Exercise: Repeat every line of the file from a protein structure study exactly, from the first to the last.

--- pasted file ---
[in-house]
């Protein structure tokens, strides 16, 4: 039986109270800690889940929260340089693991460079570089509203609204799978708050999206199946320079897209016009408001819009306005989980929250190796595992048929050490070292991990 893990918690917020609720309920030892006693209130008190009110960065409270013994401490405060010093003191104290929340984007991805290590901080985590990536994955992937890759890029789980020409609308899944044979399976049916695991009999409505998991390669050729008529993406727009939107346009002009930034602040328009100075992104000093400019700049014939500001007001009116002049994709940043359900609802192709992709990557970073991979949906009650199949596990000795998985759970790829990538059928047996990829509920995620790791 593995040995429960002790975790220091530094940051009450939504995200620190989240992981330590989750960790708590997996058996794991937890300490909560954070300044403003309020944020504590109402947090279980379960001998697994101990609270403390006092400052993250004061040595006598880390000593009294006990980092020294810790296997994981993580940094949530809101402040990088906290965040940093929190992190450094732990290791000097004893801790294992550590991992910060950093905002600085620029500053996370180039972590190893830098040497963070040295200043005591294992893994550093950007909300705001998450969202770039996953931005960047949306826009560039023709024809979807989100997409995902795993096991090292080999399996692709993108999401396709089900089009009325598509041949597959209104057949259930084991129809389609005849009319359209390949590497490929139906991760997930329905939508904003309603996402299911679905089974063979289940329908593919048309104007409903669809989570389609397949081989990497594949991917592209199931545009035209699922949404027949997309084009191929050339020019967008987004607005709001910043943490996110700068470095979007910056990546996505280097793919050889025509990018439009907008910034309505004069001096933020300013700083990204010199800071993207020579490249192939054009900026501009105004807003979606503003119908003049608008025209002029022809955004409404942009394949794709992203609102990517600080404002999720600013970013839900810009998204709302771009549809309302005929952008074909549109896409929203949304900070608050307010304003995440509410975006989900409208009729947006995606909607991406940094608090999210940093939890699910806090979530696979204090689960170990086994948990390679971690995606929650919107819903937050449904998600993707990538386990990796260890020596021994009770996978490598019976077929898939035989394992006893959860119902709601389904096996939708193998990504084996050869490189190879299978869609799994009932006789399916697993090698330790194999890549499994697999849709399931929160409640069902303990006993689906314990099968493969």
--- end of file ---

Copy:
[in-house]
């Protein structure tokens, strides 16, 4: 039986109270800690889940929260340089693991460079570089509203609204799978708050999206199946320079897209016009408001819009306005989980929250190796595992048929050490070292991990 893990918690917020609720309920030892006693209130008190009110960065409270013994401490405060010093003191104290929340984007991805290590901080985590990536994955992937890759890029789980020409609308899944044979399976049916695991009999409505998991390669050729008529993406727009939107346009002009930034602040328009100075992104000093400019700049014939500001007001009116002049994709940043359900609802192709992709990557970073991979949906009650199949596990000795998985759970790829990538059928047996990829509920995620790791 593995040995429960002790975790220091530094940051009450939504995200620190989240992981330590989750960790708590997996058996794991937890300490909560954070300044403003309020944020504590109402947090279980379960001998697994101990609270403390006092400052993250004061040595006598880390000593009294006990980092020294810790296997994981993580940094949530809101402040990088906290965040940093929190992190450094732990290791000097004893801790294992550590991992910060950093905002600085620029500053996370180039972590190893830098040497963070040295200043005591294992893994550093950007909300705001998450969202770039996953931005960047949306826009560039023709024809979807989100997409995902795993096991090292080999399996692709993108999401396709089900089009009325598509041949597959209104057949259930084991129809389609005849009319359209390949590497490929139906991760997930329905939508904003309603996402299911679905089974063979289940329908593919048309104007409903669809989570389609397949081989990497594949991917592209199931545009035209699922949404027949997309084009191929050339020019967008987004607005709001910043943490996110700068470095979007910056990546996505280097793919050889025509990018439009907008910034309505004069001096933020300013700083990204010199800071993207020579490249192939054009900026501009105004807003979606503003119908003049608008025209002029022809955004409404942009394949794709992203609102990517600080404002999720600013970013839900810009998204709302771009549809309302005929952008074909549109896409929203949304900070608050307010304003995440509410975006989900409208009729947006995606909607991406940094608090999210940093939890699910806090979530696979204090689960170990086994948990390679971690995606929650919107819903937050449904998600993707990538386990990796260890020596021994009770996978490598019976077929898939035989394992006893959860119902709601389904096996939708193998990504084996050869490189190879299978869609799994009932006789399916697993090698330790194999890549499994697999849709399931929160409640069902303990006993689906314990099968493969």